India shouldn’t be fighting Srilanka’s war. IPKF was a typical Rajiv Gandhi size blunder, it achieved nothing except divert attention off Bofors for some days. It was made worse with various Indian agencies working at cross purposes, and Rajiv Gandhi’s/Prabhakaran’s sense of revenge with each other. It wasn’t just Indian agencies playing the double game quite a few others were also (ex: Israel) were also playing double games in Sri Lanka. One Mossad tell it all describes how Israelis were training LTTE and Sri Lankan army at the same time in the same area without each other knowing. Apparently Israeli’s didn’t care whether the “monkeys” killed each other.
Any overt Indian option is extremely limited – India cannot send its army out there, it is not India’s fight. It needs to provide arms to Lankan government other wise they will risk sending them in paki arms. India will need to be ready for refugees – you can’t expect Norway to take them in can you? If India goes and divides the Island it will have two unfriendly neighbours to deal with rather than one. Unlike before, India does not even have too much leverage, LTTE seems to be operating fine with out much of (known) Indian help. Finally, what exactly is the political settlement, and then the PVNR question – is the problem ripe for a solution?
Then there are the other strategic (and tactical) questions, can India deal with problems at both ends? Say one in Nepal and one in Sri Lanka. What happens if Nepal erupts in few months time just as the time Lanka erupts out. You could have refugee crisis in the north and the south both of which might require some form of intervention. Also what are India’s strategic objectives? Does India want a Tamil Ealam or a united Sri Lanka or does it want a federal embrace of Sri Lanka i.e free trade easy borders and few indian navy bases and a hope that improved economy will solve the Lankan problem. As usual indian strategists seem pretty quite and the “UPA Government” cannot think beyond their next cupt of tea.
First thing to ask is: does India have a dog in this fight? Yes, Sri Lankan Tamils are Hindus, and have some sort of kinship with Indian Tamils, but is that reason enough to get involved? In fact, the LTTE terrorizes more Tamils then the Sinhalese do.
But for argument sake, India does get involved militarily, it should be with goal of destroying the LTTE. India should accept nothing less.
IMHO, its always safer to ignore your neighbours than attempting to play the role of a big brother… Political conflicts are more of a “He Said…She Said…” variety with both sides having said enough lies…
Organizations such as LTTE are far more dangerous as smaller “Terrorist Groups” targetting the public than as a large guerrilla groups using terrorist tactics…
Getting ourselves involved in Sri Lanka (in favour of the govt.) is simply inviting more terrorists threat on domestic ground… We already have enough groups doing that within India, so why bring in more… Hunting for Terrorists (a group that rarely wears Name-Tag)among a billion people is much harder than searching for a needle in a hay stack…
What the public usually sees after a terrorist attack are loss of innocent human lifes… Something they don’t realize is the negative impact it has on the domestic economy… From driving away potential investors and to scaring consumers from visiting crowded areas…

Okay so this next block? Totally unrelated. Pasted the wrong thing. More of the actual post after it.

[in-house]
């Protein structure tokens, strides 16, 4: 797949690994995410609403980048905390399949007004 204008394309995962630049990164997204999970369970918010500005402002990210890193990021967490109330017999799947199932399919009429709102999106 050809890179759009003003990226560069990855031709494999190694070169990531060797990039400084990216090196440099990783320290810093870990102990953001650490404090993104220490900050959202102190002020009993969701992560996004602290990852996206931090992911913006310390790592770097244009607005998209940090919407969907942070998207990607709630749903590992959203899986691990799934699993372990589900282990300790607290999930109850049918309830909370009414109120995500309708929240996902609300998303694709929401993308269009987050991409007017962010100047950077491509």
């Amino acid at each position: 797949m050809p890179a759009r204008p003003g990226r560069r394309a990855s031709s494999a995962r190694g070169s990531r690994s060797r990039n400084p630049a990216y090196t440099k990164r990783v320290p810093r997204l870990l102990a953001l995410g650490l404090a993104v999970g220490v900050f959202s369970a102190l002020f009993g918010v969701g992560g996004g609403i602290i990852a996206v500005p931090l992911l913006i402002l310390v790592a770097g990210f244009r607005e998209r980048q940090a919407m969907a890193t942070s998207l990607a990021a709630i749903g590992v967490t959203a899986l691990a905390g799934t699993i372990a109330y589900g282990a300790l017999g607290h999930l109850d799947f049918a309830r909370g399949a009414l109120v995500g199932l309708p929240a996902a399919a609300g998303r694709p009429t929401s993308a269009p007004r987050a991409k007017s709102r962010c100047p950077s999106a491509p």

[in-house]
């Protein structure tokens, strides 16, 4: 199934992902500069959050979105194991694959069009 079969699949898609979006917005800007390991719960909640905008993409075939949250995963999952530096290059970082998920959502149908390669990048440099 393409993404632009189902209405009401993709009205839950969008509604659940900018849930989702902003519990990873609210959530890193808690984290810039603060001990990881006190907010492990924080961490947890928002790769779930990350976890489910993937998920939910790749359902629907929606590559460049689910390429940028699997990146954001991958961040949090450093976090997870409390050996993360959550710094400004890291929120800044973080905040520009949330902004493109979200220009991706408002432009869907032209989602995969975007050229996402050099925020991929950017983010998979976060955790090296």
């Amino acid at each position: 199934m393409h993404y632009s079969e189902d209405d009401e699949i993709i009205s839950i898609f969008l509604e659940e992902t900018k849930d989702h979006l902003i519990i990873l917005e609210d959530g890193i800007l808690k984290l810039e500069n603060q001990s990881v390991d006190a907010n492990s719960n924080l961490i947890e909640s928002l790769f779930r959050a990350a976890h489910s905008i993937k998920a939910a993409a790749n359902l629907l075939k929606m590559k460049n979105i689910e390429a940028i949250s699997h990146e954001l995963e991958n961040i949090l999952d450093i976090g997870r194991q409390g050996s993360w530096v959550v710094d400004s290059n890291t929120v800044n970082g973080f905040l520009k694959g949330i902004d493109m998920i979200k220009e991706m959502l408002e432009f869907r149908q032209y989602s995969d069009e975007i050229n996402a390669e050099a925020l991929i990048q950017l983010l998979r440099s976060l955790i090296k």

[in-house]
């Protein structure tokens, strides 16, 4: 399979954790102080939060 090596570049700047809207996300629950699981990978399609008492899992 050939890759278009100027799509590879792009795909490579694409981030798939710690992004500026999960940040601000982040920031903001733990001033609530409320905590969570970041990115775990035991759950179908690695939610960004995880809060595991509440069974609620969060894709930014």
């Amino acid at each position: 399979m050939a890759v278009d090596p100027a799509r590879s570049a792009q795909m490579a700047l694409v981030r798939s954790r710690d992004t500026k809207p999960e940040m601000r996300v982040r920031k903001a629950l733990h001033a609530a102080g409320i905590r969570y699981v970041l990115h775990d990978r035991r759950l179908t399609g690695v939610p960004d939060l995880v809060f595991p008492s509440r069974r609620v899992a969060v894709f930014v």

The Question Indian Politicians must ask themselves is what is more important “Economy” or “Political Domination within Asia”… But these are questions that our politicians rarely ask… They are more interested in staying in power or coming to power… And that depends on how the main stream media sells it to the popular culture… Its easy to sell this as “Tamils = Hindus” on a national level or “Tamils in Sri Lanka = Tamils in Tamil Nadu”
Why are we ruling out the option of going to war with a fascist LTTE? perhaps it is necessary after all. i think we can take out a leaf from the american experience during the world wars. they had large communities of German and irish americans who were dead opposed to going to war but that didn’t stop them from going to war against hitler or the kaiser before him.
My point is make a dispassionate analysis and dxo what is in the national interest and the fascist LTTE is defintely not.
we can thereafter use the “diplomatic” methods to pressure the srilankans to giving up their bigotry against ethnic minorities.
so simple yet we make it seem like a uphill mountain.
like nitin said we find ourselves making extremely hard choices because we did not make them when they were less hard. our government failed to pick up some loose geopolitical change.
Isn’t it an easy case to make that Rajiv Gandhi’s killers will not be given a second thought especially by Congress I lead government with Sonia Gandhi as its leader. If arming Sri Lankans is not an easy decision for GOI, I am not sure what is.
>> Should India fight another war in Sri Lanka? Or should it just set up refugee camps?
Hmm … it’s not necessarily a choice between war or the refugee camps.
If the war escalates in Sri Lanka (whether supported or opposed by India), the refugees are going to pour (or paddle?) in! – which is not in India’s best interests.
So … wouldn’t it be in India’s best interest to push for a de-escalation of the war instead? By roping in Norway and other mediators, if necessary?
Just wondering …
The LTTE is a vile organisation that, outside of political parties playing the Tamil nationalistic angle, hardly anyone is sympathetic to. It is hardly a secret that the LTTE has murdered and maimed as many, if not more, Tamils as Sri Lankan military personnel/civilians. LTTE has also shown that it has little love for India when push comes to shove. They should be dealt with ruthlessly. Only that can bring peace to Sri Lanka. They have not helped the cause of the common Tamil people in the island in anyway, so I’m not sure why there should be heartburn in Tamil Nadu if India decides to take them on.
Comments are closed.